Thursday, September 13, 2012

Let's Make a Deal: Is Our Food Supply Worth Only $300?

I know this isn't earth-shattering, but I am absolutely convinced that money is the cause of our food supply's ills. But $300 to bribe a U.S. Department of Agriculture inspector? Considering that 500 million eggs were about to be recalled, don't you think the proposed pay-off should have included a couple more zeroes?

Here's the whole story from today's Food Safety News, which should make us all wonder what else is going on with our food. For me, it confirms that the eggs I buy at the farmers' market for $6 per dozen are a great bargain.

Employee of Egg Farm Linked to 2010 Salmonella
Outbreak Tried to Bribe USDA Inspector

Former manager to plead guilty in Northern Iowa District Court

by Gretchen Goetz | Sep 12, 2012

"A former manager at the Iowa farm responsible for the largest egg recall in history and the 2010 Salmonella outbreak that sickened nearly 2,000 people will plead guilty to conspiring to bribe a federal inspector to overlook health violations at the facility.

"Tony Wasmund, former employee of Wright County Egg -- one of the two operations owned by Austin 'Jack' DeCoster that were jointly linked to the 2010 outbreak -- was accused of authorizing another worker to give $300 to an inspector from the U.S. Department of Agriculture in a complaint filed Tuesday in the U.S. District Court of Northern Iowa.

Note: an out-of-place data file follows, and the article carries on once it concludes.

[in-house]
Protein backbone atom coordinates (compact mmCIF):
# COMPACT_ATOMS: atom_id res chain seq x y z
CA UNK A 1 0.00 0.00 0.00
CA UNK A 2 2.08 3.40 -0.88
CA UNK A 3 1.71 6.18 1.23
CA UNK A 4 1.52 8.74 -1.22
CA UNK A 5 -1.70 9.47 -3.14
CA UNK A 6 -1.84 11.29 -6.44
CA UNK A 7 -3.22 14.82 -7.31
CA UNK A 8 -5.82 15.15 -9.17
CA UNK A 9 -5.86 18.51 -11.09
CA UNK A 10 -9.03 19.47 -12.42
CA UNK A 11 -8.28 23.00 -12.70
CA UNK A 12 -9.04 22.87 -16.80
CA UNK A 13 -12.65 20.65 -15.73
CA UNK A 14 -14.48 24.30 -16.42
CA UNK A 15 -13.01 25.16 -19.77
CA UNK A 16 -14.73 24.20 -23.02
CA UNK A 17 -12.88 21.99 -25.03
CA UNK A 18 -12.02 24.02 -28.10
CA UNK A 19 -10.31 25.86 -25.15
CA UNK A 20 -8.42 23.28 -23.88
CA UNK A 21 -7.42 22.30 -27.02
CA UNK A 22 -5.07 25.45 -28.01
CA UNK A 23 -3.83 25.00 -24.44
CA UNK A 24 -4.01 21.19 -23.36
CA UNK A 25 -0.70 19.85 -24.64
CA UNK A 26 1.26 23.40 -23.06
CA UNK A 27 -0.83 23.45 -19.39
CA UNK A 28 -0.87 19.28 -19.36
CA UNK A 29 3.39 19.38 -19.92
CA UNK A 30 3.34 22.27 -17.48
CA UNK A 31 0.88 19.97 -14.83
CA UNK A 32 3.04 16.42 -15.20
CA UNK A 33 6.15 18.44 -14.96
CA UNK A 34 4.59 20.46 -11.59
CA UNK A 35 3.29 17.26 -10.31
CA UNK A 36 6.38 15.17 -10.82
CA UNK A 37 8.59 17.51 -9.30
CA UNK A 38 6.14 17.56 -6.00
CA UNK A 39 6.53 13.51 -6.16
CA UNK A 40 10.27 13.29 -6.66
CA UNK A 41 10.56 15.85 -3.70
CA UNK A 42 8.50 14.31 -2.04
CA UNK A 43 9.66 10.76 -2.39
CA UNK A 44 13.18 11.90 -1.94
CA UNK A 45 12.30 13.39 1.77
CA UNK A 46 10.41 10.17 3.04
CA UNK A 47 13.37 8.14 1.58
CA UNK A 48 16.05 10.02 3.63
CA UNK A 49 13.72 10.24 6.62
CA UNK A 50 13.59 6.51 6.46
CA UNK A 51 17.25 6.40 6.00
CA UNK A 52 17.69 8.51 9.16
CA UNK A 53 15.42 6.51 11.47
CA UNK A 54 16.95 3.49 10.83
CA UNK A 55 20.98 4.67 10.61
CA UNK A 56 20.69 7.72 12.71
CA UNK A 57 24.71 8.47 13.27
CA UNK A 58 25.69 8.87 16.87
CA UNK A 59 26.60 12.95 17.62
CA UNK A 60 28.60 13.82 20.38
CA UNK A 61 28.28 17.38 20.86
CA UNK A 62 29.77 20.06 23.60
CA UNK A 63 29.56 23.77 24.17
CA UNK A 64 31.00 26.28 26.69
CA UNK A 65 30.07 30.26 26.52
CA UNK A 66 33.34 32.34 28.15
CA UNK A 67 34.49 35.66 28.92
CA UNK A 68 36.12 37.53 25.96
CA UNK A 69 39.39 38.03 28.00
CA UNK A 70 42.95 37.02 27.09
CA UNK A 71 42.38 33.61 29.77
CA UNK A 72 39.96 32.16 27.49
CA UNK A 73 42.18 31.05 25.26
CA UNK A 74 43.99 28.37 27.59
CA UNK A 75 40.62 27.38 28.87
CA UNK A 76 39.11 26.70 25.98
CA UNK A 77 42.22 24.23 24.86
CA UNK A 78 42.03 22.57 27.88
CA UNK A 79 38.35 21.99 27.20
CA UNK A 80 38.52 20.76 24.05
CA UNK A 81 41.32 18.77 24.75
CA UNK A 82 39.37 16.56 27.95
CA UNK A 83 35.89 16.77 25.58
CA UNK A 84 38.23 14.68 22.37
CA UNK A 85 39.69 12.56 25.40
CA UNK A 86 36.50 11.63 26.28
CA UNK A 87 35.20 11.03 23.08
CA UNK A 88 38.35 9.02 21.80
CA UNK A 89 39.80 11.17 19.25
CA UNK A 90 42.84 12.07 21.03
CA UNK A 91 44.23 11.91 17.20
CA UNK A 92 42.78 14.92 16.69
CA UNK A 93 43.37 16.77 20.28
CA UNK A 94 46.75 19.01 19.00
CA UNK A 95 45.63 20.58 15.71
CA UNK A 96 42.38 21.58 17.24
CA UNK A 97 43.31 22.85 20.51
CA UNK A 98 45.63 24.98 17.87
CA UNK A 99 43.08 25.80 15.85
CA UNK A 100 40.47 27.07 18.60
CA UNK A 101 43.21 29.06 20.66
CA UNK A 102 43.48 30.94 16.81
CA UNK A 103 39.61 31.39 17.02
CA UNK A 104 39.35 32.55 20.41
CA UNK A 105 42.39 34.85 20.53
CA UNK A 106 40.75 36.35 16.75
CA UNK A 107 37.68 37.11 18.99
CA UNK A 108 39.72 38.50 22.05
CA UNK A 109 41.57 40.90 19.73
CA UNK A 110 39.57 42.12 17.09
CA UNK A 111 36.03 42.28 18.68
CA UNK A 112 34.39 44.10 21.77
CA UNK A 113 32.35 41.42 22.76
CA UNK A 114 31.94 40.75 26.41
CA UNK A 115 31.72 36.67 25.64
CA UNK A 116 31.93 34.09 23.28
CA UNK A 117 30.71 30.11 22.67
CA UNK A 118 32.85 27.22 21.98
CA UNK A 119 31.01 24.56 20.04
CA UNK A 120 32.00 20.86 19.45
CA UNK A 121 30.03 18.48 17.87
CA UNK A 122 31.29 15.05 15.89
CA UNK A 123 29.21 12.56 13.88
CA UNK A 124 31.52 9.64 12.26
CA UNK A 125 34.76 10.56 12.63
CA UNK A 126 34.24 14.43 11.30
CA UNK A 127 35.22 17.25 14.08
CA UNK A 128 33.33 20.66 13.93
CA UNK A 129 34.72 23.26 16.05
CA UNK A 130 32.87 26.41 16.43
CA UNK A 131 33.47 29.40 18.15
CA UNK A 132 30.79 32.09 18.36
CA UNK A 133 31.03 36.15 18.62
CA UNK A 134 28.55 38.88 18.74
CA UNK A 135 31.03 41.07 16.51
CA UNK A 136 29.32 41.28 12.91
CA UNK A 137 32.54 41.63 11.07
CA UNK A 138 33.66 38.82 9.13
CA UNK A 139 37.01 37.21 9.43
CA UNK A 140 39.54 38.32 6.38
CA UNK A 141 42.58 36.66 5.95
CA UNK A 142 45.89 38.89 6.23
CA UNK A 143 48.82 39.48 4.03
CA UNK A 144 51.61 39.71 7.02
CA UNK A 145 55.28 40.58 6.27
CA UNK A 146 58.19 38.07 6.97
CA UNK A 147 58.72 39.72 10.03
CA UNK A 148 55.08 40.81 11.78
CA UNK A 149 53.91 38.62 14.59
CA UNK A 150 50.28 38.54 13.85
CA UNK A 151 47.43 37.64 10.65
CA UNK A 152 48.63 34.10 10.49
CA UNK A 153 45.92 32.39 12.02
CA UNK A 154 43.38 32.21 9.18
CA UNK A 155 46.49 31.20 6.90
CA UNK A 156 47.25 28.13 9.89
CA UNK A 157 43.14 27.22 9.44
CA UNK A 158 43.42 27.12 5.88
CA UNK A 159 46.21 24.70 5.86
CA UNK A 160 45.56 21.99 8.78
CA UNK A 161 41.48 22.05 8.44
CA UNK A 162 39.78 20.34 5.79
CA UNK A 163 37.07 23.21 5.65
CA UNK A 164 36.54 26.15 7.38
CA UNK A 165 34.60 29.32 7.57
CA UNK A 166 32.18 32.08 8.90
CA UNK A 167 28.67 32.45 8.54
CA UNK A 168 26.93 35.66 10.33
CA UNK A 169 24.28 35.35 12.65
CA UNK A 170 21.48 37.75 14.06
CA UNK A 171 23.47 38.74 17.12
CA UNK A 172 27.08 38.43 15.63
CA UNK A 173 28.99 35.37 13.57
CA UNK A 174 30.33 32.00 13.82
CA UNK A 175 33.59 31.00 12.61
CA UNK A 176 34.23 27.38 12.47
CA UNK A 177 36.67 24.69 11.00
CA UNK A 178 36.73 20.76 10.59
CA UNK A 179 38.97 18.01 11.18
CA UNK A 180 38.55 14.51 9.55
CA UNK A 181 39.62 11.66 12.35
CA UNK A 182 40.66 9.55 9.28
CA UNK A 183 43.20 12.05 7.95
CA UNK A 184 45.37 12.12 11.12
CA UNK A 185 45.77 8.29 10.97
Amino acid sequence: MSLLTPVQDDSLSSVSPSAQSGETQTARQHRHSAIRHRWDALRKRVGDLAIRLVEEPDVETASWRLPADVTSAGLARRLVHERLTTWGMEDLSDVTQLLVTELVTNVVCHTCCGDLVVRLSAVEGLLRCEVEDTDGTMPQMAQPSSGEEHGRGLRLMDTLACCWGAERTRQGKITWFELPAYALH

"The funds were intended to convince the USDA official to allow the sale of eggs that had been held after failing to meet agency standards, according to the complaint.

"Wasmund allegedly authorized the release of these funds August 12, 2010, the day before the first of three egg recalls for potential Salmonella contamination was announced by the U.S. Food and Drug Administration. Five days later, on August 18, the Wright County recall was expanded to include a total of 380,000 shelled eggs. On August 20, DeCoster's Hillandale Farms recalled around 170,000 of its eggs, bringing the total number of recalled eggs to 550 million.

"In addition to trying to distribute sub-standard eggs for sale to consumers, Wasmund was accused of attempting to label the facility's eggs with a higher grade level than the one awarded to them by USDA. Wasmund allegedly pushed for 'the inclusion of labeling falsely indicating the eggs met a quality grade standard under rules promulgated by the USDA,' and 'the omission of labeling to indicate the eggs...could not be lawfully sold.'

"Wasmund agreed to plead guilty at a hearing Wednesday morning.

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